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Review of "A Wizard of Earthsea" by Ursula K. Le Guin

Updated: Oct 14, 2018


"A Wizard of Earthsea" by Ursula K. Le Guin.

Ursula K. Le Guin is an author who has no need for my review, but whose book rocked so hard I can’t help but give it props.

In A Wizard of Earthsea, Le Guin places emphasis on the significance of a name, which is why the main character has three. For the sake of simplicity, Imma call him Ged.

At a young age, Ged discovers he has a powerful talent for magic, and his talent grows with the help of his mentors. When Ged begins to study at a school for wizardry, he finds friends—and competition. The challenge to be the best inspires him to attempt the most difficult, and dangerous, magic he has tried yet—and the result is disastrous. Ged releases a dangerous magical force, and he realizes that he can only conquer his fear by confronting it head-on.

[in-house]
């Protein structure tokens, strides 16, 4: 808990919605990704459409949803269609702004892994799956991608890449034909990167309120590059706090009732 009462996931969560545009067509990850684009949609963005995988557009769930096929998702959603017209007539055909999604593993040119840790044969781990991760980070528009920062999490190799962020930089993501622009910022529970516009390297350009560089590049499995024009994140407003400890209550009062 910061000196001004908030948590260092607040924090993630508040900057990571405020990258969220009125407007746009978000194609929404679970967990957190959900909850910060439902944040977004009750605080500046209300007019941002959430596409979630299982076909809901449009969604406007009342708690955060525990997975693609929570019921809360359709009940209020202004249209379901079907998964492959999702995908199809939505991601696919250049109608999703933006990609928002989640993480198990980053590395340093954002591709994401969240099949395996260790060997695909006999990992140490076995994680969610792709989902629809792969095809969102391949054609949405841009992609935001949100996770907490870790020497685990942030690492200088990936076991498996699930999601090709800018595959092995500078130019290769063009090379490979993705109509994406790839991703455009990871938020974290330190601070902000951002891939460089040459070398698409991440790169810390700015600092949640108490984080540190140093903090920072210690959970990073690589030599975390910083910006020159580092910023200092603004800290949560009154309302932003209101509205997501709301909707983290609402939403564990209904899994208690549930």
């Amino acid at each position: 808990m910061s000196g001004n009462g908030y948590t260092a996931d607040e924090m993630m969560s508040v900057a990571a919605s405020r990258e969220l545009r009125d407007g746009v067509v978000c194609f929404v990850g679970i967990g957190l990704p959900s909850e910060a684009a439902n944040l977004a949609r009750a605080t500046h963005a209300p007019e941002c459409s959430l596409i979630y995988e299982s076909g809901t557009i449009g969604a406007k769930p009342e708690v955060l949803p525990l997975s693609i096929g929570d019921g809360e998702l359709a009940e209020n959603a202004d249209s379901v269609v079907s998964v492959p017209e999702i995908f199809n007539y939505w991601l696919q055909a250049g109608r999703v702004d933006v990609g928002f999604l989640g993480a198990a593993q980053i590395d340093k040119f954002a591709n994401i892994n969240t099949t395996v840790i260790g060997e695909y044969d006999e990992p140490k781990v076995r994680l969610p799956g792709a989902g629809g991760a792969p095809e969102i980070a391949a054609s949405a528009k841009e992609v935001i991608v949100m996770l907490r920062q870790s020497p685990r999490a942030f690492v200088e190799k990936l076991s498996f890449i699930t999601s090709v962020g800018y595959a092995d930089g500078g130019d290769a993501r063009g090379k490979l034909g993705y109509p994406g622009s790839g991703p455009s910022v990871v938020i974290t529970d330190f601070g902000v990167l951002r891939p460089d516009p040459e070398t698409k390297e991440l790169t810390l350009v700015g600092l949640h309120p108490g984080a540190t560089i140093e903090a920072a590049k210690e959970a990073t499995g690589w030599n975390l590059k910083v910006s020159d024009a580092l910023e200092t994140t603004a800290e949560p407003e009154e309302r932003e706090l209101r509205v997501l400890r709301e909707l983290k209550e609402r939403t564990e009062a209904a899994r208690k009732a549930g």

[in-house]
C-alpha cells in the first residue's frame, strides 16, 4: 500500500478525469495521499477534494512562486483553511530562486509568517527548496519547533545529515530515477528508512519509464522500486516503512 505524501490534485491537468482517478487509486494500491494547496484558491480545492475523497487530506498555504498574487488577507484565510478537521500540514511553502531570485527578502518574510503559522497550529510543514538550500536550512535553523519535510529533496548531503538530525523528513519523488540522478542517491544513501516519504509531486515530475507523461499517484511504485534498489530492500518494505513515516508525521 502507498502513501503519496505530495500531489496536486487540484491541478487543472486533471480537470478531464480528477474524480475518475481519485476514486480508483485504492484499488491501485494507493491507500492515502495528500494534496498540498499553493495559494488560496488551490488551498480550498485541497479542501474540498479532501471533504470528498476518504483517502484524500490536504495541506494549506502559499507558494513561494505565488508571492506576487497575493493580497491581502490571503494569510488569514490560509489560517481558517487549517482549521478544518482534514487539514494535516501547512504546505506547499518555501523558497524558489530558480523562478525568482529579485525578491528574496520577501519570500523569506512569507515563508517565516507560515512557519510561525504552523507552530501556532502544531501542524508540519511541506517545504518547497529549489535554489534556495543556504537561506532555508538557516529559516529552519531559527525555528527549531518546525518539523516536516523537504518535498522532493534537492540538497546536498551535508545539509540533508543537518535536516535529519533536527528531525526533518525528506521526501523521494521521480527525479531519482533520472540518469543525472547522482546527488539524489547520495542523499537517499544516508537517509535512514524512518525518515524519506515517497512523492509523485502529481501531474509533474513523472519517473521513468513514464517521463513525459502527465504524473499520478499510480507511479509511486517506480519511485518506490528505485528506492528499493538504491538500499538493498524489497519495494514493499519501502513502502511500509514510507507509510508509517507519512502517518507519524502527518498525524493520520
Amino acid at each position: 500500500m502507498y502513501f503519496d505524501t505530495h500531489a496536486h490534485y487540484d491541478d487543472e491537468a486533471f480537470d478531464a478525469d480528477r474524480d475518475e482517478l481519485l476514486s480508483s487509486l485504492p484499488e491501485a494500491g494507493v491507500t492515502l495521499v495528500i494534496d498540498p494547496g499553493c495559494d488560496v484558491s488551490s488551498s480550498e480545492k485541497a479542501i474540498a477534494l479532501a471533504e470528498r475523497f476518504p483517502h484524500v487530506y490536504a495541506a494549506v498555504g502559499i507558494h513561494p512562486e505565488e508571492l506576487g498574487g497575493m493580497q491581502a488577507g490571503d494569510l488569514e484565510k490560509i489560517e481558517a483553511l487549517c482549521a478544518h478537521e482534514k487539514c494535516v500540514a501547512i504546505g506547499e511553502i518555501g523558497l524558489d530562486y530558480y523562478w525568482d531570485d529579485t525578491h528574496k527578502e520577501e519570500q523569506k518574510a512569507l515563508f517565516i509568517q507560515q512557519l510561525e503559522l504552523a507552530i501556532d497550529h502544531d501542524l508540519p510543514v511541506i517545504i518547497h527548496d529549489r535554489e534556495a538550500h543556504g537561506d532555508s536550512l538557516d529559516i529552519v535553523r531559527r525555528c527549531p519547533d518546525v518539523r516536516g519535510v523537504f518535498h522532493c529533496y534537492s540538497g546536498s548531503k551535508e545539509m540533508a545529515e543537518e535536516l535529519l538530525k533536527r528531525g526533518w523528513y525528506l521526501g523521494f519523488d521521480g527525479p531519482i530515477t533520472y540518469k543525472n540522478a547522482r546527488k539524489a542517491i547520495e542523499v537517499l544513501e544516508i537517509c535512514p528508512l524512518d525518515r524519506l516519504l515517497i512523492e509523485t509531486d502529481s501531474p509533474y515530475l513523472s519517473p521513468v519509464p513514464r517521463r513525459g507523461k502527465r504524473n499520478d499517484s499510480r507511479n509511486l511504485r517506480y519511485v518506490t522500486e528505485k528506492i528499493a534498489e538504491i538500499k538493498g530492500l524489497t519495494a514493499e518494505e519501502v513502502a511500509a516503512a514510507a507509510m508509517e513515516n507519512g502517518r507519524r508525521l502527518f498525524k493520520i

The language in A Wizard of Earthsea is fluid and timeless, like a fairy tale, and Le Guin tells the story that needs to be told without covering it with a wet blanket of detail. Adding to the universal feel of the story are some poignant themes and significant imagery: the importance of a name and the weight of our words, the danger of pride and the reward of sacrifice, the way fear dictates our every decision.

You ever read a fantasy story that was trying too hard? Took itself too seriously? So fantastically imaginative that it was no intellectual good? A Wizard of Earthsea is not that.

It is a coming of age story, and a cautionary tale, and a love story (of sorts), all told in this original, colorful, clean & simple, foreign fantasy world. I look forward to buying a copy for myshelf. (I know you see what I did there.)

But that's just one person's review. Have a different view? I'd love your thoughts. Add a comment below!

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